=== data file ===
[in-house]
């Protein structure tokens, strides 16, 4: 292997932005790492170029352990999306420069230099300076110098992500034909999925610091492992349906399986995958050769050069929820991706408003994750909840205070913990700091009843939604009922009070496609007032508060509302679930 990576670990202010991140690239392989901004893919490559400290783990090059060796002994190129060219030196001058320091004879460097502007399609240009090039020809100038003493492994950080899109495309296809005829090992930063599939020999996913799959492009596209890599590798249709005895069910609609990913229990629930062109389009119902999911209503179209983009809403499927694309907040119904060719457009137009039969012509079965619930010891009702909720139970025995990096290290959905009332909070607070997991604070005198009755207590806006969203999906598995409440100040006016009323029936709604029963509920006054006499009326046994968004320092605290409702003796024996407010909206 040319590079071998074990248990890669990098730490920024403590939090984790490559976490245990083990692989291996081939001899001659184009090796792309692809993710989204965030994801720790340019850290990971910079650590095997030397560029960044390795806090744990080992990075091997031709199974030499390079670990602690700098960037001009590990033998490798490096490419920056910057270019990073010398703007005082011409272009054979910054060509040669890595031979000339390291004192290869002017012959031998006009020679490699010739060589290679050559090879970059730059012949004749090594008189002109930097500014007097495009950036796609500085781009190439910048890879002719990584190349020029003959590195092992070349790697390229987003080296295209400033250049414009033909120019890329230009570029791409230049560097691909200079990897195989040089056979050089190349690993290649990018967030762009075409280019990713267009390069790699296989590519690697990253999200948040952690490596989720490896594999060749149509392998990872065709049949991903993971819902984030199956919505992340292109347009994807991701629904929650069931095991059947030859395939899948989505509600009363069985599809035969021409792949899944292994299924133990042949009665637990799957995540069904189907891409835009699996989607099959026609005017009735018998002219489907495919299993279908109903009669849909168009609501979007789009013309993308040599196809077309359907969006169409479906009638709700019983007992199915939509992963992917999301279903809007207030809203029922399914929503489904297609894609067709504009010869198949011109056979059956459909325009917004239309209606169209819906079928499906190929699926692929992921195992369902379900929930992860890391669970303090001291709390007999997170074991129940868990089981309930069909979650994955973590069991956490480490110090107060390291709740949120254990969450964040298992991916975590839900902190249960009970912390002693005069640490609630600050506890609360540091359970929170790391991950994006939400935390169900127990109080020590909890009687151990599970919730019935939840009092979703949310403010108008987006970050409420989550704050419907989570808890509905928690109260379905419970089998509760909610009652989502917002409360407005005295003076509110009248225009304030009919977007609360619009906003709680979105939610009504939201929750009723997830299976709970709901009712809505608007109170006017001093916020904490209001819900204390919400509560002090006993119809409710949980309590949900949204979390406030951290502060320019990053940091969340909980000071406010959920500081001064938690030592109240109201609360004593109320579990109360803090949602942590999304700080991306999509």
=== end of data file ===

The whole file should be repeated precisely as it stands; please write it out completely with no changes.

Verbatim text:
[in-house]
């Protein structure tokens, strides 16, 4: 292997932005790492170029352990999306420069230099300076110098992500034909999925610091492992349906399986995958050769050069929820991706408003994750909840205070913990700091009843939604009922009070496609007032508060509302679930 990576670990202010991140690239392989901004893919490559400290783990090059060796002994190129060219030196001058320091004879460097502007399609240009090039020809100038003493492994950080899109495309296809005829090992930063599939020999996913799959492009596209890599590798249709005895069910609609990913229990629930062109389009119902999911209503179209983009809403499927694309907040119904060719457009137009039969012509079965619930010891009702909720139970025995990096290290959905009332909070607070997991604070005198009755207590806006969203999906598995409440100040006016009323029936709604029963509920006054006499009326046994968004320092605290409702003796024996407010909206 040319590079071998074990248990890669990098730490920024403590939090984790490559976490245990083990692989291996081939001899001659184009090796792309692809993710989204965030994801720790340019850290990971910079650590095997030397560029960044390795806090744990080992990075091997031709199974030499390079670990602690700098960037001009590990033998490798490096490419920056910057270019990073010398703007005082011409272009054979910054060509040669890595031979000339390291004192290869002017012959031998006009020679490699010739060589290679050559090879970059730059012949004749090594008189002109930097500014007097495009950036796609500085781009190439910048890879002719990584190349020029003959590195092992070349790697390229987003080296295209400033250049414009033909120019890329230009570029791409230049560097691909200079990897195989040089056979050089190349690993290649990018967030762009075409280019990713267009390069790699296989590519690697990253999200948040952690490596989720490896594999060749149509392998990872065709049949991903993971819902984030199956919505992340292109347009994807991701629904929650069931095991059947030859395939899948989505509600009363069985599809035969021409792949899944292994299924133990042949009665637990799957995540069904189907891409835009699996989607099959026609005017009735018998002219489907495919299993279908109903009669849909168009609501979007789009013309993308040599196809077309359907969006169409479906009638709700019983007992199915939509992963992917999301279903809007207030809203029922399914929503489904297609894609067709504009010869198949011109056979059956459909325009917004239309209606169209819906079928499906190929699926692929992921195992369902379900929930992860890391669970303090001291709390007999997170074991129940868990089981309930069909979650994955973590069991956490480490110090107060390291709740949120254990969450964040298992991916975590839900902190249960009970912390002693005069640490609630600050506890609360540091359970929170790391991950994006939400935390169900127990109080020590909890009687151990599970919730019935939840009092979703949310403010108008987006970050409420989550704050419907989570808890509905928690109260379905419970089998509760909610009652989502917002409360407005005295003076509110009248225009304030009919977007609360619009906003709680979105939610009504939201929750009723997830299976709970709901009712809505608007109170006017001093916020904490209001819900204390919400509560002090006993119809409710949980309590949900949204979390406030951290502060320019990053940091969340909980000071406010959920500081001064938690030592109240109201609360004593109320579990109360803090949602942590999304700080991306999509």